Getting to Zero and Building Back Better

Zero: Building back greener

The UK released around 600m tonnes of CO2 (MtCO2) into the atmosphere in 1990. As signatories of the Paris Climate Accord that aims to limit average temperature rises to 1.5C above pre-industrial levels, they have committed to reaching net-zero carbon emissions by 2050, Since 1990, the UK has reduced its emissions by 40%, a faster reduction than any other major developed country, and aims to get that number to 78% by 2035.

The UK achieved this reduction in large part to cleaner electricity production, moving from coal to gas and renewables. Other factors include the reduction of energy use by both industry and homes, few total miles being driven and more efficient vehicles.

2019 UK Carbon emissions produced by sector:

  • 27% transport
  • 21% energy supply
  • 17% business
  • 15% residential
  • 10% agriculture

In 2020 The Government released the ‘Ten point plan for a green industrial revolution’ that included an investment promise of £12 billion by 2030 to be directed to green technologies including hydrogen, offshore wind, nuclear, electric vehicles, heat, and buildings.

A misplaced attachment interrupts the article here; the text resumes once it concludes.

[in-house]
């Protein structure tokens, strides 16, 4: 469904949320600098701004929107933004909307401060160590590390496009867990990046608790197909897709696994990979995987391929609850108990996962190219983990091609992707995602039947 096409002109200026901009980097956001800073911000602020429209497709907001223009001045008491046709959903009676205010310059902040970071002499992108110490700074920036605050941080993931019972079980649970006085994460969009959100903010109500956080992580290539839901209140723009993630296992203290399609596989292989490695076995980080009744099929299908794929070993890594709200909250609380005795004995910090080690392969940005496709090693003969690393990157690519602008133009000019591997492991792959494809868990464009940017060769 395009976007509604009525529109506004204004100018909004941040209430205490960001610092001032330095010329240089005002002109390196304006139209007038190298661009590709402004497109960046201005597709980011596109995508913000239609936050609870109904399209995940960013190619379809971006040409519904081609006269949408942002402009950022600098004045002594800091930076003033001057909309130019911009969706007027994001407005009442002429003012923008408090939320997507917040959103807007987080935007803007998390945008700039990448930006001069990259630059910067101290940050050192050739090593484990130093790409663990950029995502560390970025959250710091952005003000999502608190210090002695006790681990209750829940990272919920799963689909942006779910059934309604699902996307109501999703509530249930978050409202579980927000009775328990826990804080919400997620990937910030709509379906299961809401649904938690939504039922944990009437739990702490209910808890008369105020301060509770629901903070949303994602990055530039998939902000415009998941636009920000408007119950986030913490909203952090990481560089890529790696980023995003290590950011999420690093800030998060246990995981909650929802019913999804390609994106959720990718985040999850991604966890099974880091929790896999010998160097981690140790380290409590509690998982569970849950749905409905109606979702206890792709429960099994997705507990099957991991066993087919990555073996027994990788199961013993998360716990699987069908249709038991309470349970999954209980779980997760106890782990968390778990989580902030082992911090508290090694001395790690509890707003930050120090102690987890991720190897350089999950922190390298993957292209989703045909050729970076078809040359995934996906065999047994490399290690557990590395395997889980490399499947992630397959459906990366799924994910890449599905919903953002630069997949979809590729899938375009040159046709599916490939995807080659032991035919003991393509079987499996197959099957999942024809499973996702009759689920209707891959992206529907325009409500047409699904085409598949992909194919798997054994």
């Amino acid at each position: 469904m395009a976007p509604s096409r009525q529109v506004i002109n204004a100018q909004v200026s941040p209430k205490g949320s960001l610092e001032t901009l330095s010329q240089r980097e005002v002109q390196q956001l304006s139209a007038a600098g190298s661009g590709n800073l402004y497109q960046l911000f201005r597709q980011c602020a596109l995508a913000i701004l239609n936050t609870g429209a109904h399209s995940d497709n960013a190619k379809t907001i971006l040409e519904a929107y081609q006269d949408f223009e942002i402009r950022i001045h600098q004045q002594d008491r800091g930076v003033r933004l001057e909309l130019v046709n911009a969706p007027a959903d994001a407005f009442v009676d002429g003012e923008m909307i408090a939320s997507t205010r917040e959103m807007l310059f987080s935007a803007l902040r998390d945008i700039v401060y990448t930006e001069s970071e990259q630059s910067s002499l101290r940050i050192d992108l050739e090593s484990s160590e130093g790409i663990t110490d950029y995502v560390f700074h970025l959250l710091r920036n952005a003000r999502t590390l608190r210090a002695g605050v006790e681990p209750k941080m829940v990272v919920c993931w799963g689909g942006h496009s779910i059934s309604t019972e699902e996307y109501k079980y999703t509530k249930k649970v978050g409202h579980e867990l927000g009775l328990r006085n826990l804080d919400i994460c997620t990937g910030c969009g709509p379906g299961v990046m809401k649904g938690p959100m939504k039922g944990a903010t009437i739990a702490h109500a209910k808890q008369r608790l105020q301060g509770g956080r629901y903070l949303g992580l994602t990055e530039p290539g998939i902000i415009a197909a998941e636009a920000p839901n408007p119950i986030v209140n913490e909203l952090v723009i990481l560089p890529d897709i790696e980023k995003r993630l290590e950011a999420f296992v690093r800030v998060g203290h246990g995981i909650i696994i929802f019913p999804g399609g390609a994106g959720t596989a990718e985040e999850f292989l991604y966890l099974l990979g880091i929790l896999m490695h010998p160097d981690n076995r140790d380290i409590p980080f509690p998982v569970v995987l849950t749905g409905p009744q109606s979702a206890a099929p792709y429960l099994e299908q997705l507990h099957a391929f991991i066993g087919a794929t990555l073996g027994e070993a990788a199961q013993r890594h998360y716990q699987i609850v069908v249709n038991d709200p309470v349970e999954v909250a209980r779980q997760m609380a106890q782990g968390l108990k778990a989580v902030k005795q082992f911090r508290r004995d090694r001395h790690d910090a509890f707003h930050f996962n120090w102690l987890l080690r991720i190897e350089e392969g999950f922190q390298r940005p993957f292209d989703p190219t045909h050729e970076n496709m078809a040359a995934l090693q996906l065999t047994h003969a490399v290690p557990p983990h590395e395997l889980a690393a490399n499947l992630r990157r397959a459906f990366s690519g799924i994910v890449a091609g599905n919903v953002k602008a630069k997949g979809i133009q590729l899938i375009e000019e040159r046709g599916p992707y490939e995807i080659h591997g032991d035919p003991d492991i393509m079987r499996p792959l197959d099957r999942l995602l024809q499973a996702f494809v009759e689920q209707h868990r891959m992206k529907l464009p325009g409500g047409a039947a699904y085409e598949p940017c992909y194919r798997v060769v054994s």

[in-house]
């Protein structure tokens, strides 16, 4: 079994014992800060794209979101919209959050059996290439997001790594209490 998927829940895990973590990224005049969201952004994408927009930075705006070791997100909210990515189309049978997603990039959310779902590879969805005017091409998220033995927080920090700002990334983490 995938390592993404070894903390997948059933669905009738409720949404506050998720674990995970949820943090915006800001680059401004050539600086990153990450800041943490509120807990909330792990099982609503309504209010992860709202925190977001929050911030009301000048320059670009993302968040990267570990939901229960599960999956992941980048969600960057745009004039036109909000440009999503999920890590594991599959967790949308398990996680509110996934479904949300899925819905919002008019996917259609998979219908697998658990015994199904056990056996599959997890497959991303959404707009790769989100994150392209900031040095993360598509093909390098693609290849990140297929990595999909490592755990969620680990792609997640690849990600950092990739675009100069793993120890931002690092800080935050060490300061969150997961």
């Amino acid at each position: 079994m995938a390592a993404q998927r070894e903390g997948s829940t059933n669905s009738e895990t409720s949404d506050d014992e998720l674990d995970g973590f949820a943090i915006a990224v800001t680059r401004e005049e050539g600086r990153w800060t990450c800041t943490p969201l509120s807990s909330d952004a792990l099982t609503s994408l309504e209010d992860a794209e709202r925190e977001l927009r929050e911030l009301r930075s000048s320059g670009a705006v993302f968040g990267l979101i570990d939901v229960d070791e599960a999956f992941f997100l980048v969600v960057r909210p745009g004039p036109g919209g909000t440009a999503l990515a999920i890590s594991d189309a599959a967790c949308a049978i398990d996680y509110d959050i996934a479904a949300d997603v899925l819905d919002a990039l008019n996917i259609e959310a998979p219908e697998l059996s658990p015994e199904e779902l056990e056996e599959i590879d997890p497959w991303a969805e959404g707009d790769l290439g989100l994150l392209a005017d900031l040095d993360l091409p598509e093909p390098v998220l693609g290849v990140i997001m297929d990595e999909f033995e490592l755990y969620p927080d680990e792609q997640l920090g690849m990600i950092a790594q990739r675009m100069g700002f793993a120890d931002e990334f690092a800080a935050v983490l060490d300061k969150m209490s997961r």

By 2030 the UK Government has committed to:

  • 600,000 heat pump installations per year (2028) to replace gas-based heating systems
  • 40 GW from Offshore wind, including 1GW of advanced floating rigs 
  • Capture 10Mt C02 per year using Carbon Capture Usage and Storage (CCUS)
  • 5GW of low carbon hydrogen energy
  • Ending the sale of new petrol and diesel cars and vans and accelerating EV charging rollout
  • Building net-zero ready homes

Read the full Build Back Better paper on the UK Government’s website.

People want economic security and to be left alone

Photo by Karolina Grabowska on Pexels.com

In a recent interview, Chamath Palihapitiya said, “people just want economic security and to be left alone”. The ‘left alone’ part needs no explanation, but what exactly does economic or financial security mean?